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Disabled Veterans chapter makes comeback


For those who may have thought the Disabled American Veterans Chapter 17 was simply going to disappear, think again. The Doylestown organization is thriving, once more, said Commander George Lindsey.

First established in 1971 by 30 veterans, primarily from World War II and Korea, the chapter worked to support vets and the larger community for many years, explained Lindsey and Jack Thomas, the chapter’s junior vice commander. After more than two decades, however, the dedicated group’s numbers began to dwindle, as members aged.

Determined to keep Chapter 17 and its important work alive, Golane D. Vanderhoff made it his goal, Thomas said, “not to let the chapter fade into the sunset.” Until his death in 2017, at age 92, he did just that, Lindsey and Thomas agreed.

In 2015, Lindsey, an Iraq War veteran, stepped in to ensure the chapter’s continued survival. “Through his leadership and the work of the membership, this chapter has grown and now works with other veterans groups in the area for a common cause,” Thomas said.

“We’re a diverse group,” said Lindsey. “The youngest vet is 26 or so and the oldest … up into their 80s or 90s. There are men and women vets involved.” With 234 members overall, and between a dozen and 22 who regularly attend meetings, the chapter is continuing the tradition of its founders, the commander said.

“We pay it forward when it comes to vets. I like to say, our chapter can expedite the process of getting vets assistance,” Lindsey said.

He credits the health of the organization, part of the national Disabled American Veterans, to changing the meeting time and place to one more vets can attend, expanding the group’s visibility by joining Doylestown’s popular Memorial Day parade and helping develop a program at the Central Bucks YMCA.

“A lot of disabled vets isolate themselves,” said Lindsey. “The Y Wellness Program offers 12 weeks of free membership for the vet, his or her spouse and their family. It can help them find their pathway.”

After the 12 weeks, the veteran can have six more months of free membership, Lindsey noted.

DAV Chapter 17 is not just for combat vets. “It’s open to anyone who suffered injuries while on active duty, “ added the commander.

The chapter supports a variety of local programs, including the YMCA, Pennsylvania Wound Warriors, Meghan’s Foundation, Meals on Wheels and Toys for Tots. “To that end, we are trying to uphold the commitment that those original 30 veterans made in 1971,” Thomas said.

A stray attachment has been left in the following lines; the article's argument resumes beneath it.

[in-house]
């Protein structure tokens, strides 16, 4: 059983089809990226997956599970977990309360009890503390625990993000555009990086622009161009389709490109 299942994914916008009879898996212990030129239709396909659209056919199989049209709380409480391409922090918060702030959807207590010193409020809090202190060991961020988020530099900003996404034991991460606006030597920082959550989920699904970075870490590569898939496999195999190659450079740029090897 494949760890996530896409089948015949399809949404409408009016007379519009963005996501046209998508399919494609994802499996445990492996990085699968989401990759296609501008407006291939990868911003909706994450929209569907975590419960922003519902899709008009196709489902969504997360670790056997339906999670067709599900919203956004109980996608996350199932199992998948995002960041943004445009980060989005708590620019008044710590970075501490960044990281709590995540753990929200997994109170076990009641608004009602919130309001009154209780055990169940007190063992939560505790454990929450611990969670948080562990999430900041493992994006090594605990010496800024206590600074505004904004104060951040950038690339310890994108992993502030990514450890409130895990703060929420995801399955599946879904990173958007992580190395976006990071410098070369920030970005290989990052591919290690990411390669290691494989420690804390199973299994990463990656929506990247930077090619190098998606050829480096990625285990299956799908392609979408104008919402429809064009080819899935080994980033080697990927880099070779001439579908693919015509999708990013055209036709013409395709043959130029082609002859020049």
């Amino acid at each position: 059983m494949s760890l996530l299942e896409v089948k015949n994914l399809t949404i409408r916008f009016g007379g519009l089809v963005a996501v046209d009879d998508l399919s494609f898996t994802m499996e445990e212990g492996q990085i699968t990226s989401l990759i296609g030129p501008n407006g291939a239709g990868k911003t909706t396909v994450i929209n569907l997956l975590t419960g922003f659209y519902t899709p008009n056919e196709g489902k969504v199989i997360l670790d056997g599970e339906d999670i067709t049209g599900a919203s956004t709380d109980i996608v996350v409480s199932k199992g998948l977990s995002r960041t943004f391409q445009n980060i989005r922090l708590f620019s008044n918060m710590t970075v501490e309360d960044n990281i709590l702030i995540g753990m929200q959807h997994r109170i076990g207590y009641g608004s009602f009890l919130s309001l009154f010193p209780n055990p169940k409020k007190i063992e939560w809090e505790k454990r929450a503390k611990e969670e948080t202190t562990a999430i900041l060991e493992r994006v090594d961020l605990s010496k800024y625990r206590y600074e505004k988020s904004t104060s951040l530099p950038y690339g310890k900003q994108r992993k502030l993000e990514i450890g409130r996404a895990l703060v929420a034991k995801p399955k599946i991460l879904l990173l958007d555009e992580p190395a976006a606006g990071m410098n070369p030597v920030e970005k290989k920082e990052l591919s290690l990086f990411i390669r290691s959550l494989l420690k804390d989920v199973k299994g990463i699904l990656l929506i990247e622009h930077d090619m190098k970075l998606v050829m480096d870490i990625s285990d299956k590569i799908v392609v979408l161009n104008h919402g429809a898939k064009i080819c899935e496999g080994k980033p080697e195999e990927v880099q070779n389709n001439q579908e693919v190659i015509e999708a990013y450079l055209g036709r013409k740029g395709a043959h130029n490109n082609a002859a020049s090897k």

Currently, the organization meets at the American Legion Post on West Street in Doylestown Borough at 6 p.m. on the fourth Monday of. The chapter also has a Facebook page.


Disabled American Veterans Mission Statement

We are dedicated to a single purpose: empowering veterans to lead high-quality lives with respect and dignity. We accomplish this by ensuring that veterans and their families can access the full range of benefits available to them; fighting for the interests of America’s injured heroes on Capitol Hill; and educating the public about the great sacrifices and needs of veterans transitioning back to civilian life.

• Providing free, professional assistance to veterans and their families in obtaining benefits and services earned through military service and provided by the Department of Veterans Affairs (VA) and other agencies of government.

• Providing outreach concerning its program services to the American people generally, and to disabled veterans and their families specifically.

• Representing the interests of disabled veterans, their families, their widowed spouses and their orphans before Congress, the White House and the Judicial Branch, as well as state and local government.

• Extending DAV’s mission of hope into the communities where these veterans and their families live through a network of state-level Departments and local Chapters.

• Providing a structure through which disabled veterans can express their compassion for their fellow veterans through a variety of volunteer programs.

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